Grit

Discussion in 'Managing Your Flock' started by ice329, Dec 14, 2009.

  1. ice329

    ice329 Chillin' With My Peeps

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    I tell ya... there is more to chickens then I thought.

    I got a question on grit. I have a small beach area where I put many bags of Leveling sand. This sand is more fine pebbles and fine rocky type sand. Its not as fine as regular play sand. I got it at Lowes. Anyway I catch the Gunieas and Chicken there a lot munching out on it. I offered some to the quail and pheasant to sand bath in it, and they munched on it to.

    What do you think is this OK for them to use as grit? Also How long does grit last in them? Is it something that goes right threw them like feed or does it stay in them for a time?

    Sorry about all the newbie questions but I am very happy there are people to ask... Thank You Joey
     
    Last edited: Dec 14, 2009
  2. bawkbawkbawk

    bawkbawkbawk Chillin' With My Peeps

    I've seen yes and no answers to the question. I gave my chicks playground sand to play in from early on and some people said that it was equal to grit, but I've also seen people say sand is not a substitute for grit.

    So I just went out and got a bag of grit so as not to worry about it.
     
  3. Marlinchaser

    Marlinchaser Chillin' With My Peeps

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    Grit is the TEETH of the gizzard, its used to grind food so it can pass through the system. Birds know how much grit they need, and will know when they need more as the grit they have is worn down. The harder the grit the longer it will lost. Sortof like sandpaper, depending on what your sanding will determine when new sandpaper is needed.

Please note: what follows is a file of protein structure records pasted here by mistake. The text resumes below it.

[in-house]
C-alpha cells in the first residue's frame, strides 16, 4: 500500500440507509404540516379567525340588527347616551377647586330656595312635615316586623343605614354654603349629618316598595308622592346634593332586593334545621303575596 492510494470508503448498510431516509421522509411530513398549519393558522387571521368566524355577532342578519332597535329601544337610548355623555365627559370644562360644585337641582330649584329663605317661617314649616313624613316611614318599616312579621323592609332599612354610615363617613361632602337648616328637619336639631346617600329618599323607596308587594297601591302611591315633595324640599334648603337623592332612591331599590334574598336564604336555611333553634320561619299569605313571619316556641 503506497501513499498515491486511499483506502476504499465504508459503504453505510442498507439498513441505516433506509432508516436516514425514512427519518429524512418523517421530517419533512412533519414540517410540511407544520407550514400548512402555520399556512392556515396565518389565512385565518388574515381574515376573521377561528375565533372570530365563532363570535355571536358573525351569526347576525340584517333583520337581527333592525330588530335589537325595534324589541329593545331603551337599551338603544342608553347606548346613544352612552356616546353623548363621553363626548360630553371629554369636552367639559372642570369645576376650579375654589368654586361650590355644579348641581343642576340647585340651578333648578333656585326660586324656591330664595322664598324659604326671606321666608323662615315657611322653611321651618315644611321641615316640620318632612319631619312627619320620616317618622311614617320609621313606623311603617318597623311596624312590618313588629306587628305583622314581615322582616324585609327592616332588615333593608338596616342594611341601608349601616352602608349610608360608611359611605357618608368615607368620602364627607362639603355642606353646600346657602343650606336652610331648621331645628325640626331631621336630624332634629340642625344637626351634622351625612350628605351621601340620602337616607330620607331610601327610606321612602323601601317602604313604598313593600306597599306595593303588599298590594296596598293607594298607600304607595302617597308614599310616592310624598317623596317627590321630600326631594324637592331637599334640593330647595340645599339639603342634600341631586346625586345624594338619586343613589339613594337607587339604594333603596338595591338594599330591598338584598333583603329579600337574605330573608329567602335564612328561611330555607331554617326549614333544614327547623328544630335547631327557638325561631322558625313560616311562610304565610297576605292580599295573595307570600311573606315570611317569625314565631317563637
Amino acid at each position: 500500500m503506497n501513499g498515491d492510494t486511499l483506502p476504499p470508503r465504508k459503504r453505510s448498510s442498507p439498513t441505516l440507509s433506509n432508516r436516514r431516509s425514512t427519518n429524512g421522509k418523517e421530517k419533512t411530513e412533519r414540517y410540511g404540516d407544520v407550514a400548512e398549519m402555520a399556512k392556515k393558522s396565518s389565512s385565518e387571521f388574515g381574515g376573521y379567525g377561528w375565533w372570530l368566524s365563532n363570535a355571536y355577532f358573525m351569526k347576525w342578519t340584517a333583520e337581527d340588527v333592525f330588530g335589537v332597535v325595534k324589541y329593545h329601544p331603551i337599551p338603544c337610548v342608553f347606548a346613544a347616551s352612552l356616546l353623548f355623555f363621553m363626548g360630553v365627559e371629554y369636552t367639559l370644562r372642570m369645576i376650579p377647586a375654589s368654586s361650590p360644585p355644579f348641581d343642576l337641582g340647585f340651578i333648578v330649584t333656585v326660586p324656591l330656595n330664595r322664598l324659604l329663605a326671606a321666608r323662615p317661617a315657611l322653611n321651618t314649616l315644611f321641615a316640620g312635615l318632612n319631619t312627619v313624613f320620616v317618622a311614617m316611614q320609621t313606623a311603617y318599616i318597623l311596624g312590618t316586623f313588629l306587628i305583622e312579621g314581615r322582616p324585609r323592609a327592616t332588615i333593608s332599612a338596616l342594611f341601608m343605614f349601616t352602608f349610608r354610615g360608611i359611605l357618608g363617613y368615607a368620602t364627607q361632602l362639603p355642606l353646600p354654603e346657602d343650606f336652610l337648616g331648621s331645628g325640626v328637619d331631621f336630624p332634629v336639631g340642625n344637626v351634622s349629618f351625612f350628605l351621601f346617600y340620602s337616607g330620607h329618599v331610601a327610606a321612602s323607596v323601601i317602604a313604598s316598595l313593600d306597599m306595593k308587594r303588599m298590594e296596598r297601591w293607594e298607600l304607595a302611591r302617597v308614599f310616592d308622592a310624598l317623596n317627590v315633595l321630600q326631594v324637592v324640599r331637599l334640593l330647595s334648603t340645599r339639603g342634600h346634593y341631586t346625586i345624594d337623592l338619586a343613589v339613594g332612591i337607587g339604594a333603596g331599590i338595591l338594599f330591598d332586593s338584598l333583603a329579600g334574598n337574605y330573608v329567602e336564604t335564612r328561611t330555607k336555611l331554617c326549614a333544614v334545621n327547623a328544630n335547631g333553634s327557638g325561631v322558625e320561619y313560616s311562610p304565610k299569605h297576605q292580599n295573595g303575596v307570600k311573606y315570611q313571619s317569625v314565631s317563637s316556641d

4. lngrid

    lngrid Chillin' With My Peeps

    Quote:Is that why I hear that most commercial grit is made of granite? Because granite is so hard and would last longer?

    Joey, what if you compare the size of the leveling sand particles to the size of commercial grit? If they're similar in size, wouldn't that be okay? It might wear out faster, but the birds could just eat more, couldn't they?

    I've never had birds before, so I have no idea what I'm talking about. I'm just trying to work things out.
     
  5. ice329

    ice329 Chillin' With My Peeps

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    The stuff I am talking about is Kolorscape step 2 leveling sand. Its ment for laying pavers but lots of people use it in fish tanks also. The thing about this sand is its actually sort of crushed pebbles and there are all differnt sizes from sand grain size to something the size of a pea and all inbetween... the reason I started with it is because they go over there and eat it anyway when there free ranging, so I offerd it to the game birds just to dust bath in it and they also ate some... so i guess I will use it until i got a probem.. no one really seems to know if I can or cant use it so for now I will go with the birds natural pick and it was this sand.
     
  6. LAMchop

    LAMchop Chillin' With My Peeps